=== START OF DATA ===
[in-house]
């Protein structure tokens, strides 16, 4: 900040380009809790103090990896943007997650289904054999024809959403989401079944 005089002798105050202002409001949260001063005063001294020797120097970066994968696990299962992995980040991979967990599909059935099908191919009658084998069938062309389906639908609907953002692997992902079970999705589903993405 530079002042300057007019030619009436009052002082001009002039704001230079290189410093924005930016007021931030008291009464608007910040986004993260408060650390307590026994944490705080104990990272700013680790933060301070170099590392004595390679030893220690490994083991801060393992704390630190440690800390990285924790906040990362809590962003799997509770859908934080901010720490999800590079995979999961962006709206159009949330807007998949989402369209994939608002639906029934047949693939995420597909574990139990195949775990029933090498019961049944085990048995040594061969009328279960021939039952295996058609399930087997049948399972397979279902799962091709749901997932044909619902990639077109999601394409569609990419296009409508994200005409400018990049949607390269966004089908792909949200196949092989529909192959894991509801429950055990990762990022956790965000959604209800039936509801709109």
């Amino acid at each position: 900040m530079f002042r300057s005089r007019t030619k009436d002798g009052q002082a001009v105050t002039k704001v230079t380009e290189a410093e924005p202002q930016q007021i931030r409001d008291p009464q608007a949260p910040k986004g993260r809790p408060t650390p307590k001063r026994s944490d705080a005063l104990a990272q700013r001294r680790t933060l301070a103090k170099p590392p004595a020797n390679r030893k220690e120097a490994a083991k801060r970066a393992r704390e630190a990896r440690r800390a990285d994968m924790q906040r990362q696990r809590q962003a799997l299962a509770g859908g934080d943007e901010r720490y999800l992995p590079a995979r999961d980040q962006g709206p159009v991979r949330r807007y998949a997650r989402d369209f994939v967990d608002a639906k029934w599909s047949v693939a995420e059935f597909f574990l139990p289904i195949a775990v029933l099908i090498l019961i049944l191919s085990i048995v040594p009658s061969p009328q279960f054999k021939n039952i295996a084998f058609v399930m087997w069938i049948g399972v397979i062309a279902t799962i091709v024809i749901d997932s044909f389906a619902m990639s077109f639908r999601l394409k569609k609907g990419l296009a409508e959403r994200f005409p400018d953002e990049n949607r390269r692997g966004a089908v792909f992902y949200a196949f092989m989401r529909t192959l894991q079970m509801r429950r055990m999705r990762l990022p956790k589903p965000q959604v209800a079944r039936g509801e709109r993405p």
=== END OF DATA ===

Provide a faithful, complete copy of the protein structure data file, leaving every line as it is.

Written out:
[in-house]
């Protein structure tokens, strides 16, 4: 900040380009809790103090990896943007997650289904054999024809959403989401079944 005089002798105050202002409001949260001063005063001294020797120097970066994968696990299962992995980040991979967990599909059935099908191919009658084998069938062309389906639908609907953002692997992902079970999705589903993405 530079002042300057007019030619009436009052002082001009002039704001230079290189410093924005930016007021931030008291009464608007910040986004993260408060650390307590026994944490705080104990990272700013680790933060301070170099590392004595390679030893220690490994083991801060393992704390630190440690800390990285924790906040990362809590962003799997509770859908934080901010720490999800590079995979999961962006709206159009949330807007998949989402369209994939608002639906029934047949693939995420597909574990139990195949775990029933090498019961049944085990048995040594061969009328279960021939039952295996058609399930087997049948399972397979279902799962091709749901997932044909619902990639077109999601394409569609990419296009409508994200005409400018990049949607390269966004089908792909949200196949092989529909192959894991509801429950055990990762990022956790965000959604209800039936509801709109």
């Amino acid at each position: 900040m530079f002042r300057s005089r007019t030619k009436d002798g009052q002082a001009v105050t002039k704001v230079t380009e290189a410093e924005p202002q930016q007021i931030r409001d008291p009464q608007a949260p910040k986004g993260r809790p408060t650390p307590k001063r026994s944490d705080a005063l104990a990272q700013r001294r680790t933060l301070a103090k170099p590392p004595a020797n390679r030893k220690e120097a490994a083991k801060r970066a393992r704390e630190a990896r440690r800390a990285d994968m924790q906040r990362q696990r809590q962003a799997l299962a509770g859908g934080d943007e901010r720490y999800l992995p590079a995979r999961d980040q962006g709206p159009v991979r949330r807007y998949a997650r989402d369209f994939v967990d608002a639906k029934w599909s047949v693939a995420e059935f597909f574990l139990p289904i195949a775990v029933l099908i090498l019961i049944l191919s085990i048995v040594p009658s061969p009328q279960f054999k021939n039952i295996a084998f058609v399930m087997w069938i049948g399972v397979i062309a279902t799962i091709v024809i749901d997932s044909f389906a619902m990639s077109f639908r999601l394409k569609k609907g990419l296009a409508e959403r994200f005409p400018d953002e990049n949607r390269r692997g966004a089908v792909f992902y949200a196949f092989m989401r529909t192959l894991q079970m509801r429950r055990m999705r990762l990022p956790k589903p965000q959604v209800a079944r039936g509801e709109r993405p």